This Week: December 4th 2016

picture1A  secret garden is growing in the heart of Calgary’s Beltline. Flower boxes, brightly painted, mark it outwardly, busy with gardeners of all ages during the growing season. But inwardly, there is a cultural flowering of art and music that is attracting world-class artists and savvy urban audiences. That secret garden is none other than St. Stephen’s!

Several weeks ago the Calgary Instrumental Society hosted a Sunday afternoon concert by CPO violinist and concertmaster Diana Cohen and members of her musical family. Over two hundred were in attendance for this intimate family affair. This Sunday we are visited by three of Calgary’s finest classical guitarists for a baroque and classical Christmas feast.

Professional choral groups love singing—and recording—at St. Stephen’s. In coming weeks the Renaissance Singers, One Voice Chorus, and La Vie Vocal Ensemble will all be taking the stage here, and in the New Year Luminous Voices will be recording their second album in our sanctuary.

This garden is overflowing with delight. Calgary’s culture vultures know it well, but to many it remains one of our city’s best-kept secrets, which doesn’t seem right. Good news should be proclaimed from the rooftops and in the city squares.

Your church has become a cultural mecca! Come and be fed by the cultural offerings happening here almost every week (check the Sunday bulletin, our weekly e-newsletter, or the bulletin boards for details). And then go tell the world there’s a cultural garden flowering here … and that it’s no secret!

This Week: November 27th 2016

picture1In early November, our rector and his wife visited Emmanuel Gatera in Rwanda to learn more about the work of YEGO-Rwanda, a foundation created by Emmanuel to bring healing to Rwandans and peace to a post-genocidal Rwanda. This is their story, in three parts. YEGO-Rwanda (Part III)

In 2008, sitting at the computer at the home of our rector and his wife, Emmanuel Gatera, beginning his doctoral studies at the University of Alberta, tapped out the guiding principles for a new foundation—YEGO-Rwanda (“YES-Rwanda!”), its mission, to heal the lingering and devastating trauma of the Rwandan genocide of 1994.

Early in his ministry, while starting up a new congregation in Kigali, Emmanuel was troubled by the deep and disproportionate pastoral needs of his congregation. From adults who had lost entire families during the genocide, to young people being poorly raised by traumatized parents, to emotionally unstable individuals languishing in abject poverty, Emmanuel recognized a massive problem whose solution lay beyond what even a caring Christian congregation could do.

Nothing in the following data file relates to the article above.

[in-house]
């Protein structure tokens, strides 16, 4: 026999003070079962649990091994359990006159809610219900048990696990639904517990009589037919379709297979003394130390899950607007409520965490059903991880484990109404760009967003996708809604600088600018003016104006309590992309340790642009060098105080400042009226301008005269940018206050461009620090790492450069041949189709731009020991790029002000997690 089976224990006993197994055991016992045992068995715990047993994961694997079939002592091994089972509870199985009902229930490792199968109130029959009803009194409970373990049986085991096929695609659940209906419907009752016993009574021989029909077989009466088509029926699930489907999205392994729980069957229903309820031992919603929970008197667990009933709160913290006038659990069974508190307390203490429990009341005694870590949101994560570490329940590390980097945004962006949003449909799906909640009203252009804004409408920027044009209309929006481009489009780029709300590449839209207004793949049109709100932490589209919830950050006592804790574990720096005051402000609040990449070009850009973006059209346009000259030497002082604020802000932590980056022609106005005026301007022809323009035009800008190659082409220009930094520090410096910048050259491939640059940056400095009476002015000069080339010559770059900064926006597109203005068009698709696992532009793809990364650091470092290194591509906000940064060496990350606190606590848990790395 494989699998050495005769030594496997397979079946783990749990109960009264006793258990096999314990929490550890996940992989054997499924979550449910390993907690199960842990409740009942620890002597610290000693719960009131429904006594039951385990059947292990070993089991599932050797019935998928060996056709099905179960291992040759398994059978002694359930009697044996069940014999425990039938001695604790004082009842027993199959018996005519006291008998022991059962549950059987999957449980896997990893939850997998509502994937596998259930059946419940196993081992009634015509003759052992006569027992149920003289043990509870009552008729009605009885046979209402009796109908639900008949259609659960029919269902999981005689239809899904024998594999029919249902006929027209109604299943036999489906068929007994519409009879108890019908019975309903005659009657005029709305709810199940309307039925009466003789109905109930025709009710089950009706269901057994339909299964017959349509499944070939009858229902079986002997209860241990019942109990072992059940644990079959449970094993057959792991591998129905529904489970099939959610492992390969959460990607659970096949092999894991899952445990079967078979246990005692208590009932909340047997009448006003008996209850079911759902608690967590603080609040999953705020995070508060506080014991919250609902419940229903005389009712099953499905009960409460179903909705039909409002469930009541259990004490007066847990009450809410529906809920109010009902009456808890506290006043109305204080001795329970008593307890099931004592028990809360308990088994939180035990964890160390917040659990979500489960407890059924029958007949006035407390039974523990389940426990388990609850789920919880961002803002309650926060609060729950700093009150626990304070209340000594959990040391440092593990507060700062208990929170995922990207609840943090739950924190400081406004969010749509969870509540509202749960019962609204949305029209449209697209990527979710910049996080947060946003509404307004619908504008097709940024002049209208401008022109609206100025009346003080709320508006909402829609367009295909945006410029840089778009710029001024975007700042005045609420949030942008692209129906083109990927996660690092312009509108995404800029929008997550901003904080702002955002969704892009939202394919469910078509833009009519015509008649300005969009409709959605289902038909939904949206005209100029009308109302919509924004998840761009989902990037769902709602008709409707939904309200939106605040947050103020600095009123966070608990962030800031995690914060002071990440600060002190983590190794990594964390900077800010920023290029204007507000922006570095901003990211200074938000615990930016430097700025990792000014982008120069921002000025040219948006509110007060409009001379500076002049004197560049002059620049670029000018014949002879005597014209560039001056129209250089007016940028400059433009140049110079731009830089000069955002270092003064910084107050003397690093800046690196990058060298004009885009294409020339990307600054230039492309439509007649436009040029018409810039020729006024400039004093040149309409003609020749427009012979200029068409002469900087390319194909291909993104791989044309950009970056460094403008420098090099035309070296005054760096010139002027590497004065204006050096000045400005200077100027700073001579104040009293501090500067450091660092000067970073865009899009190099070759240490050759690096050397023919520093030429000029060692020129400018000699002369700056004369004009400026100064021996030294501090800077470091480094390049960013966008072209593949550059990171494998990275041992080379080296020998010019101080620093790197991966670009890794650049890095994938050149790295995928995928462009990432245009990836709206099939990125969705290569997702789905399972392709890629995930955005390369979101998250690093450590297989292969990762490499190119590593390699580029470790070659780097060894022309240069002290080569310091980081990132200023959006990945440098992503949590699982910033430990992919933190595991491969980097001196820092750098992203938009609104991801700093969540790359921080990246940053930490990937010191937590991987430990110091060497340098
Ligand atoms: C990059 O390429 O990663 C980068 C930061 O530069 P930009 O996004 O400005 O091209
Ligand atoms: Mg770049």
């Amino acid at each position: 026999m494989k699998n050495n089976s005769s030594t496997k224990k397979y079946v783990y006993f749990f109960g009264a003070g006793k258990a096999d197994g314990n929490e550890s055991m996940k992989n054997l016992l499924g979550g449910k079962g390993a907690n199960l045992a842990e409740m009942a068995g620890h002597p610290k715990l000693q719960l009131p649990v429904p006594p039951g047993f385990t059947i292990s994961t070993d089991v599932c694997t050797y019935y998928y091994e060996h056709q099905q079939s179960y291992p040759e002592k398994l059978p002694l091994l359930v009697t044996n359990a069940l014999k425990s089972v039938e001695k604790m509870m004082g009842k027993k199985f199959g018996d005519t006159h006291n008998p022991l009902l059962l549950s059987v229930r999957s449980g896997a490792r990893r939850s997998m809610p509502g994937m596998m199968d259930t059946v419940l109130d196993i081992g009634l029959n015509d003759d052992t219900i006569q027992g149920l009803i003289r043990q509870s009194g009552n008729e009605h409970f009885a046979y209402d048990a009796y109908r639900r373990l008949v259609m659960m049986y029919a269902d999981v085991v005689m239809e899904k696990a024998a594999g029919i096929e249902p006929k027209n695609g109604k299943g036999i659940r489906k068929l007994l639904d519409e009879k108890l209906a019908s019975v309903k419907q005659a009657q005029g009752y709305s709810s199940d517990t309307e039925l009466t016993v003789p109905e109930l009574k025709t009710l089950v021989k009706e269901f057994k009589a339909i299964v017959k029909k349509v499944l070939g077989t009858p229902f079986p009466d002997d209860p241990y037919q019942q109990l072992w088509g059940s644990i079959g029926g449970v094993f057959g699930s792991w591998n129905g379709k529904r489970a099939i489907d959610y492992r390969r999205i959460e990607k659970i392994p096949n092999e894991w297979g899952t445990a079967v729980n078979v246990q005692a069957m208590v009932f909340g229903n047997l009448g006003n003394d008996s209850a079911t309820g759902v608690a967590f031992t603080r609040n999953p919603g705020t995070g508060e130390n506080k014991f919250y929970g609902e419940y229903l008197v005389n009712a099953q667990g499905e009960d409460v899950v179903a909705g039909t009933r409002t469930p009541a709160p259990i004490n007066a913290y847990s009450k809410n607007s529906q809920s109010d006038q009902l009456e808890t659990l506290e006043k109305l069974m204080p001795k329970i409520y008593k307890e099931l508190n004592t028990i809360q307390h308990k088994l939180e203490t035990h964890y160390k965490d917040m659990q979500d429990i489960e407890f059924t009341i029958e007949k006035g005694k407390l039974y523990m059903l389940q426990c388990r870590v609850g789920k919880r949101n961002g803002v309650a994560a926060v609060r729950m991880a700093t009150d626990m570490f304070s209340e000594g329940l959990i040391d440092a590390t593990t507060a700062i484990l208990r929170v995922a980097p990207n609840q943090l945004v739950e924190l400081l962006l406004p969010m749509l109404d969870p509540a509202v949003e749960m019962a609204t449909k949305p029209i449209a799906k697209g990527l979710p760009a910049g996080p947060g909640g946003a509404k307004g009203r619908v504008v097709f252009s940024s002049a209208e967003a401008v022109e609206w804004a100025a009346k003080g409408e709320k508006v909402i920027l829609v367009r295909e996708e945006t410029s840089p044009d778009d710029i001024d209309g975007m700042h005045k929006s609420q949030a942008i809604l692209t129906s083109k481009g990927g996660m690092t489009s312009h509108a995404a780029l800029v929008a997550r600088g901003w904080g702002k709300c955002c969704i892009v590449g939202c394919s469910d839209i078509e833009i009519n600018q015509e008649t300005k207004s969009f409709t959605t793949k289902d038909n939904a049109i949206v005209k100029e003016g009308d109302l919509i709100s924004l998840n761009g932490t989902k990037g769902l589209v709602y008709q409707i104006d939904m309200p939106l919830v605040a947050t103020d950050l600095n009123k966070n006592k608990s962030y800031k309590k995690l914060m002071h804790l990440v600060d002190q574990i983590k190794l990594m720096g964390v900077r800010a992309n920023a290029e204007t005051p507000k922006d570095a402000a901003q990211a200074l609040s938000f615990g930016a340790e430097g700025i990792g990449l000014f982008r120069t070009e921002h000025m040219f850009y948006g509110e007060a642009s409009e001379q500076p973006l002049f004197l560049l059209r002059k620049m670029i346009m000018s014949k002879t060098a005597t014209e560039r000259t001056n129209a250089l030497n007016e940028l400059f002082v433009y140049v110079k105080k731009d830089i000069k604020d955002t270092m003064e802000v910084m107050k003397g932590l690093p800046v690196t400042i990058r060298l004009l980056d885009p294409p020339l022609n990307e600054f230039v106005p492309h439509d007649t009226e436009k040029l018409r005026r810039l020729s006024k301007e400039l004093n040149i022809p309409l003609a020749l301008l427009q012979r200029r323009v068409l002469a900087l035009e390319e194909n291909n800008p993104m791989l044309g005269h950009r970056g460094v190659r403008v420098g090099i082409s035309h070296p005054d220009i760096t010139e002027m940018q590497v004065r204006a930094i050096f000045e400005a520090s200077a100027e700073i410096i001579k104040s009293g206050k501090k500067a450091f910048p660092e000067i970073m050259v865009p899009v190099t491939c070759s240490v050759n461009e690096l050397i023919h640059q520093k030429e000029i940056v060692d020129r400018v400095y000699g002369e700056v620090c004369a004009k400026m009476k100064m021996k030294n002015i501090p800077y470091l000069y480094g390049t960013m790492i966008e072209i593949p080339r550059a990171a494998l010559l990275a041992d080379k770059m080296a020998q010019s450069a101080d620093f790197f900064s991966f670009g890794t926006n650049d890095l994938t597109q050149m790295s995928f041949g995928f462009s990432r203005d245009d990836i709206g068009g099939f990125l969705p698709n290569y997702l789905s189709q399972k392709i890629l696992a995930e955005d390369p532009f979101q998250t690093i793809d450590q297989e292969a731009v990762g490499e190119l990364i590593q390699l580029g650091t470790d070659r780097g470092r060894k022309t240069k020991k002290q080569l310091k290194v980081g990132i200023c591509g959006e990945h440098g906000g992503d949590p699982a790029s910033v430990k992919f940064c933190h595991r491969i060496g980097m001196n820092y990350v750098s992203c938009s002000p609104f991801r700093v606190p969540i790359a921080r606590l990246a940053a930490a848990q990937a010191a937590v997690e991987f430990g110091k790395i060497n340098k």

picture2pngYEGO-Rwanda was his answer. From a tiny office in Kigali, Emmanuel, his wife Athanasie, and a “staff” of volunteers started hearing the stories of genocide survivors; they provided counselling, healing retreats, and, for the young, programmed activities like traditional dance; and they offered what material assistance they could to those most severely marginalized by their trauma.

All the stories told by those touched by YEGO-Rwanda conclude (implausibly, given all they’ve been through!) with thanks to God and with tearful appreciation for the love and healing they have experienced through Emmanuel and his staff. Lives that were burned and scarred, like that of Rwanda itself, are rising from the ashes.

We support Emmanuel and YEGO-Rwanda through our “Outreach-Beyond” pink envelopes. But you can offer direct support through YEGO-Canada at www.yegorwanda.net.

This Week: Nov 20th 2016

In early November, our rector and his wife visited Emmanuel Gatera in Rwanda to learn more about the work of YEGO-Rwanda, a foundation created by Emmanuel to bring healing to Rwandans and peace to a post-genocidal Rwanda. This is their story, in three parts. YEGO-Rwanda (Part II)

picture1In 1994, in a coordinated attack long prepared for, spurred on by extremists, and whipped into a frenzy by local media, the Hutu population of Rwanda turned on their Tutsi neighbours, brutally slaughtering over a million in a hundred-day period. The facts are sobering enough, but the personal stories are devastating.

Anastasia is a forty-something mother of two grown children. They all bear the trauma of watching Anastasia’s husband and the two oldest children beaten to death by Hutu attackers. While her life was spared, Anastasia was enslaved by her tormentors and forced to provide for their children while her own wasted away. Surviving the ordeal, the family’s emotional scars render them incapable of living productive lives, the children both receiving ongoing treatment for mental illness.

Clementine, seven years old at the time of the genocide, witnessed the violent murder of her immediate family. Miraculously, she escaped, carrying her newborn cousin on her back into the woods. She survived for days in the bush, avoiding capture and fending for herself, but was forced to watch her cousin die in her arms, unable to care for her, a trauma she bears to this day.picture12

YEGO-Rwanda was founded by Emmanuel Gatera, the former divinity student we supported in his studies, and a good friend whose efforts to bring healing to Rwandans we continue to support—not only for survivors of the genocide but also for the subsequent generations who continue to suffer its effects.

Next week … the inspiring work of YEGO-Rwanda.